In a market downturn, or a recession, all shares would be affected. However, it’s very likely that some shares would be more affected than others due to the nature of their businesses. For example, healthcare stocks like Primary Health Care Limited (ASX: PRY) would be less affected whilst economy-related stocks like Commonwealth Bank of Australia (ASX: CBA) would probably do worse. The best time to buy cyclical stocks is as close to the bottom of the cycle as you can, not at the top. With that in mind, here are three shares I’d buy in a recession: Seek…
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In a market downturn, or a recession, all shares would be affected. However, it’s very likely that some shares would be more affected than others due to the nature of their businesses.
The best time to buy cyclical stocks is as close to the bottom of the cycle as you can, not at the top.
With that in mind, here are three shares I’d buy in a recession:
Seek Limited (ASX: SEK)
It’s very common for the number of jobs advertised to be reduced during a recession. Therefore, it’s logical to say that Seek would be hurt more than some other ASX stocks.
The company has an impressive array of growth plans such as expanding in overseas markets and offering more services. However, at the moment most of its money is generated through job listings.
It’s currently trading at around 35x FY18’s estimate earnings, which is too expensive for me.
Macquarie Group Ltd (ASX: MQG)
Macquarie is an investment bank, but it has changed significantly since the GFC, with most of its earnings recurring instead of capital market-facing. But, that doesn’t mean it still wouldn’t be affected more than a lot of other ASX shares.
It’s my pick of the big banks due to its overseas earnings and the focus on infrastructure, however I’ll be waiting until the next recession to buy some shares.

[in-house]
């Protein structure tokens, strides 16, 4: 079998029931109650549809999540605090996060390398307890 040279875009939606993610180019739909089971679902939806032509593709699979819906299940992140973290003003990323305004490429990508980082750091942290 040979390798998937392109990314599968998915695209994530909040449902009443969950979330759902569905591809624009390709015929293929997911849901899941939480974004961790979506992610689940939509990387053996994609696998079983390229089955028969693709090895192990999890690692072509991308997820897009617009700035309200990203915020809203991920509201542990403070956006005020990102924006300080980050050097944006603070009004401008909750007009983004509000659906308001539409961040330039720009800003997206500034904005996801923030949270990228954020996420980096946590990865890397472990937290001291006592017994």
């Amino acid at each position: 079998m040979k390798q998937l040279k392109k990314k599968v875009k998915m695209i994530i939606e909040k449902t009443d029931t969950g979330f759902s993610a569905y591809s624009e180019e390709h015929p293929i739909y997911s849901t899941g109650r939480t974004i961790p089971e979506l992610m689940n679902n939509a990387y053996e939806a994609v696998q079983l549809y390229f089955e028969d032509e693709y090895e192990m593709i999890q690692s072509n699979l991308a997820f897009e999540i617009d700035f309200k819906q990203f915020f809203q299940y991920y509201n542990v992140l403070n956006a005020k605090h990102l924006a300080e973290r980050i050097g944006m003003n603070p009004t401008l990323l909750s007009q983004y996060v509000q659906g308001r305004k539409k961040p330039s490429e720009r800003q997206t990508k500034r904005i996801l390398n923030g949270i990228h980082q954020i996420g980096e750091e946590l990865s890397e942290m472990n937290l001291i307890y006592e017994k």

Macquarie is currently trading at 15x FY19’s estimated earnings.
Challenger Ltd (ASX: CGF)
Challenger is an annuity provider and investment manager. It has a large amount of funds under management on its balance sheet that it earns fees from.
If a market crash were to happen that Challenger’s balance sheet would be hit hard, which is sometimes why it drops more in a market dip than other shares. Although I already own Challenger shares, I’d like to own more in the event of a market crash, particularly with its long-term tailwind of the ageing population.
It’s currently trading at 17x FY19’s estimated earnings.
I’d be happy to have held any of these shares over the past year or two, but I’m waiting for a really good opportunity to buy shares of them. If I had to pick one to buy today it would be Challenger because of how much growth it could generate over the next two to three years with the recent government budget changes.
One stock I’d be looking to buy now is this exciting share which is likely to do even better in a recession.
It's been a nail-biter of a reporting season here in the first half of 2018.
But the real action, in my opinion, is what companies are doing with dividends.
What does this mean for you? Well there is one stock I've found that could very well turn out to be THE best buy of 2018. And while there's no such thing as a 'sure thing' when it comes to investing - this ripper might come as close as I've ever seen.
Motley Fool contributor Tristan Harrison owns shares of Challenger Limited. The Motley Fool Australia owns shares of and has recommended Challenger Limited. The Motley Fool Australia has recommended SEEK Limited. We Fools may not all hold the same opinions, but we all believe that considering a diverse range of insights makes us better investors. The Motley Fool has a disclosure policy. This article contains general investment advice only (under AFSL 400691). Authorised by Scott Phillips.